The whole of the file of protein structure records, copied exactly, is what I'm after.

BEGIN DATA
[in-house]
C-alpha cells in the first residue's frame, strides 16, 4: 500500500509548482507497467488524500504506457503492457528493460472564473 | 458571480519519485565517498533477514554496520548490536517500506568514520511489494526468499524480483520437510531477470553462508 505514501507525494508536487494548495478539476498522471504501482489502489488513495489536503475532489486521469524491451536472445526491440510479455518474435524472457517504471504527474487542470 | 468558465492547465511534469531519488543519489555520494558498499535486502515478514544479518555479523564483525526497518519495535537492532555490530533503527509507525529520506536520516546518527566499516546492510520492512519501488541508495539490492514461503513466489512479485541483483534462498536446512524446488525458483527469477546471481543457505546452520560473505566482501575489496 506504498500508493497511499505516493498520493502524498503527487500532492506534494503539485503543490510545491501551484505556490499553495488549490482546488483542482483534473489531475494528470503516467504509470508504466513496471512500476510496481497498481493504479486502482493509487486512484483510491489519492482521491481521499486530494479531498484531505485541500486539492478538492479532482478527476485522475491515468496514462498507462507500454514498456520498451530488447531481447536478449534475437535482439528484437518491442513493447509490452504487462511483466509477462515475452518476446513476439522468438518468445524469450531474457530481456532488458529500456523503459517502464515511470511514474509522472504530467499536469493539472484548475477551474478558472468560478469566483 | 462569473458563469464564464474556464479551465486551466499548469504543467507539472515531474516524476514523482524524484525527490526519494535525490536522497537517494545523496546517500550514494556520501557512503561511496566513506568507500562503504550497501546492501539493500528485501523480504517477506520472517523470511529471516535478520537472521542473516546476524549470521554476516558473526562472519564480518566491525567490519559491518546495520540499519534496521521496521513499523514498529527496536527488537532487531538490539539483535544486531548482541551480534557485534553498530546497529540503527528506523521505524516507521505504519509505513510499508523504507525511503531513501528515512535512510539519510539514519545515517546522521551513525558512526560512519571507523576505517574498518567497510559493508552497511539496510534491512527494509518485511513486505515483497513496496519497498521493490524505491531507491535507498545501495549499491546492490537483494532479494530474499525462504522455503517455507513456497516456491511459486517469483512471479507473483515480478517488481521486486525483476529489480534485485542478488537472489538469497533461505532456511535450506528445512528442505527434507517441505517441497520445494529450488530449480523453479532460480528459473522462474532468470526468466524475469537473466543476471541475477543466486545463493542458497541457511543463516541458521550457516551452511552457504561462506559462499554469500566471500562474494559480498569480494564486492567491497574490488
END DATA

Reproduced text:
[in-house]
C-alpha cells in the first residue's frame, strides 16, 4: 500500500509548482507497467488524500504506457503492457528493460472564473 | 458571480519519485565517498533477514554496520548490536517500506568514520511489494526468499524480483520437510531477470553462508 505514501507525494508536487494548495478539476498522471504501482489502489488513495489536503475532489486521469524491451536472445526491440510479455518474435524472457517504471504527474487542470 | 468558465492547465511534469531519488543519489555520494558498499535486502515478514544479518555479523564483525526497518519495535537492532555490530533503527509507525529520506536520516546518527566499516546492510520492512519501488541508495539490492514461503513466489512479485541483483534462498536446512524446488525458483527469477546471481543457505546452520560473505566482501575489496 506504498500508493497511499505516493498520493502524498503527487500532492506534494503539485503543490510545491501551484505556490499553495488549490482546488483542482483534473489531475494528470503516467504509470508504466513496471512500476510496481497498481493504479486502482493509487486512484483510491489519492482521491481521499486530494479531498484531505485541500486539492478538492479532482478527476485522475491515468496514462498507462507500454514498456520498451530488447531481447536478449534475437535482439528484437518491442513493447509490452504487462511483466509477462515475452518476446513476439522468438518468445524469450531474457530481456532488458529500456523503459517502464515511470511514474509522472504530467499536469493539472484548475477551474478558472468560478469566483 | 462569473458563469464564464474556464479551465486551466499548469504543467507539472515531474516524476514523482524524484525527490526519494535525490536522497537517494545523496546517500550514494556520501557512503561511496566513506568507500562503504550497501546492501539493500528485501523480504517477506520472517523470511529471516535478520537472521542473516546476524549470521554476516558473526562472519564480518566491525567490519559491518546495520540499519534496521521496521513499523514498529527496536527488537532487531538490539539483535544486531548482541551480534557485534553498530546497529540503527528506523521505524516507521505504519509505513510499508523504507525511503531513501528515512535512510539519510539514519545515517546522521551513525558512526560512519571507523576505517574498518567497510559493508552497511539496510534491512527494509518485511513486505515483497513496496519497498521493490524505491531507491535507498545501495549499491546492490537483494532479494530474499525462504522455503517455507513456497516456491511459486517469483512471479507473483515480478517488481521486486525483476529489480534485485542478488537472489538469497533461505532456511535450506528445512528442505527434507517441505517441497520445494529450488530449480523453479532460480528459473522462474532468470526468466524475469537473466543476471541475477543466486545463493542458497541457511543463516541458521550457516551452511552457504561462506559462499554469500566471500562474494559480498569480494564486492567491497574490488